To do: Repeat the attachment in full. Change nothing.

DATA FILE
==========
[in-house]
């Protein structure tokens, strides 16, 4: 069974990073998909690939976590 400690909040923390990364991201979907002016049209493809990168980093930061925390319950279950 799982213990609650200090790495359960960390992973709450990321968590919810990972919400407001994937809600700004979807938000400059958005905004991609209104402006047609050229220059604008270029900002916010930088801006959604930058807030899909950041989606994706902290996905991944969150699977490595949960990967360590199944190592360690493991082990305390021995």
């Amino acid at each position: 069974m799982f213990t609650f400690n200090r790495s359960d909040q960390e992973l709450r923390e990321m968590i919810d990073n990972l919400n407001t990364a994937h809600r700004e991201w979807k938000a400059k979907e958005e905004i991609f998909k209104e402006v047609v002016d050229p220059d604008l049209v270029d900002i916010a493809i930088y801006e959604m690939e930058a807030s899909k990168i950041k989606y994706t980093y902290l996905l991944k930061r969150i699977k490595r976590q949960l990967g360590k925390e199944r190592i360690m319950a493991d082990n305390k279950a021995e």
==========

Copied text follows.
[in-house]
């Protein structure tokens, strides 16, 4: 069974990073998909690939976590 400690909040923390990364991201979907002016049209493809990168980093930061925390319950279950 799982213990609650200090790495359960960390992973709450990321968590919810990972919400407001994937809600700004979807938000400059958005905004991609209104402006047609050229220059604008270029900002916010930088801006959604930058807030899909950041989606994706902290996905991944969150699977490595949960990967360590199944190592360690493991082990305390021995």
């Amino acid at each position: 069974m799982f213990t609650f400690n200090r790495s359960d909040q960390e992973l709450r923390e990321m968590i919810d990073n990972l919400n407001t990364a994937h809600r700004e991201w979807k938000a400059k979907e958005e905004i991609f998909k209104e402006v047609v002016d050229p220059d604008l049209v270029d900002i916010a493809i930088y801006e959604m690939e930058a807030s899909k990168i950041k989606y994706t980093y902290l996905l991944k930061r969150i699977k490595r976590q949960l990967g360590k925390e199944r190592i360690m319950a493991d082990n305390k279950a021995e």